Around seven years ago, passengers on the route 250/251/253 bus felt anger toward me because I constantly accosted them with the question of what temperature they liked the weather to be.
Although back then I already knew that accosting people was socially unacceptable, my enthusiasm for the question utterly overrode any scruples. The reason is that every summer GOLD FM bombarded me with advertisements saying “all around the temperature is rising”/“meet you down the beach cause were gonna have a good time” when I was sweating because of the heat and glary sun which I wanted to escape from via nothing except cooler weather. Even days of 25 degrees could be uncomfortable, and when it was thirty or more I hated it. The consequence was that I could not believe that most people really enjoyed horribly hot weather and thus I was extremely eager to ask people “what temperature do you like the weather to be?”
Having accosted many people on buses and asked them that question, I found that the popular temperature for most Australians was from 24 to 28 degrees, being a little higher for women than men. I find such temperatures still very warm to hot and prefer something from 15 to 17 degrees ideal, with a little cloud to keep off the glare being wonderful. As I see it, the best weather in Australia is on the coast of Tasmania from Hobart to Eddystone Point.
After a few messages in the Green Guide that pointed out not everybody likes the weather to be thirty-three degrees (I say “halve that and you’d have it perfect”) GOLD FM toned their advertising down until this spring. Their ads saying “water restrictions are here to stay” and saying the government is securing Victoria’s water supply are pure lies. If the government were securing Victoria’s water supply, it would take the following steps:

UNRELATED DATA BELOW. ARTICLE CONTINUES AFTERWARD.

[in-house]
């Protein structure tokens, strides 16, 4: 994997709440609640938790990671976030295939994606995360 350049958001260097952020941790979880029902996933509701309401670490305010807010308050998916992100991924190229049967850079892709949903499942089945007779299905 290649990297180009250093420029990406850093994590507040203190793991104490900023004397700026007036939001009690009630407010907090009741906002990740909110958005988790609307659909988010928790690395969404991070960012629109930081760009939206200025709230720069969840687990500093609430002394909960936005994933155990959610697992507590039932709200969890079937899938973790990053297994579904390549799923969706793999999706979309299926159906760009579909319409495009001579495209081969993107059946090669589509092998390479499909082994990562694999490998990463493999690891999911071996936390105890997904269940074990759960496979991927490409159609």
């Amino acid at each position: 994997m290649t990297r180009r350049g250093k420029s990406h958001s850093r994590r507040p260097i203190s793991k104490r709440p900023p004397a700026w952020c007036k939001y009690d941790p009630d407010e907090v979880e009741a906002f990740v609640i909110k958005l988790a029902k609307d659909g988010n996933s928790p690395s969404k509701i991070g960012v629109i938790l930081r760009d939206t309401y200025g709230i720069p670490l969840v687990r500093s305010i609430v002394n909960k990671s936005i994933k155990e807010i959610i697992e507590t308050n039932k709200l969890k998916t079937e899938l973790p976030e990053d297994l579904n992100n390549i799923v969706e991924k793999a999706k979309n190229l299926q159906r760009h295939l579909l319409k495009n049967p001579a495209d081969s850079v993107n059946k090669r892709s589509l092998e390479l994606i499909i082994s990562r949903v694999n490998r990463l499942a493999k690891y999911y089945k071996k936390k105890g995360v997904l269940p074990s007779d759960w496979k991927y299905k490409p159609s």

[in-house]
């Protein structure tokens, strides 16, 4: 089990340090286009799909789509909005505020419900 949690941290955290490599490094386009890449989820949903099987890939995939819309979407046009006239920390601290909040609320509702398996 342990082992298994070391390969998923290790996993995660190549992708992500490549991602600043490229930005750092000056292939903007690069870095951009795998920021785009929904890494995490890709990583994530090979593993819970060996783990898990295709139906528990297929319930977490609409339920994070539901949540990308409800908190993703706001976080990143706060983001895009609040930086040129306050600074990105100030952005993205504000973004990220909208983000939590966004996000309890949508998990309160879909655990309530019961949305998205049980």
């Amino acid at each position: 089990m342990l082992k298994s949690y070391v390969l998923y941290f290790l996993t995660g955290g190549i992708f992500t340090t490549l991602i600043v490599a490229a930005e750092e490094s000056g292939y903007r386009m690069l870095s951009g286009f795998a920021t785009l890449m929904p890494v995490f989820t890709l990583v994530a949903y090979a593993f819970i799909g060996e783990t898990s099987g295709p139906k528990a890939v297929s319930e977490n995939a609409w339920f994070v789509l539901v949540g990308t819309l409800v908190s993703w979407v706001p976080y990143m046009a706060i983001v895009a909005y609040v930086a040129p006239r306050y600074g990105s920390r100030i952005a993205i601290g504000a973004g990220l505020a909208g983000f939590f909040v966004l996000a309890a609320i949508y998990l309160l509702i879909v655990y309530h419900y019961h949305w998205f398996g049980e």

1) Legislate for an minimum 99 percent reduction in Victoria's greenhouse emissions over the next decade
2) Phase out all coal-fired power stations
3) Shift all smelting of aluminium to nations with reliable hydroelectric power – most likely New Zealand.
4) Legislate for a 100 percent reduction in “private” motorised vehicle registrations over the next five years
5) Invest in road demolition to cut road capacity in Victoria by a minimum 90 percent
6) Invest in public transit to ensure one-to-two minute services to every suburb 24 hours a day. This would cost as little as the total wastage on CityLink and ensure that no Melburnian would be disadvantaged by a complete ban on private vehicle registration.
7) Make sure that every cent of land transport investment must be on rail as it is more energy-efficient than road or air.
Such a "seven-point plan" has been outlined in Environment, Capitalism and Socialism for over twenty years and it is time everybody inside and outside Australia sees its necessity.
The problem that the DSP can’t comprehend is that politically most of Australia outside academia is – by overseas standards – nothing except far-right and will never consider socialism as it would hurt the personal relationships they value in a way exceedingly rare for urban peoples.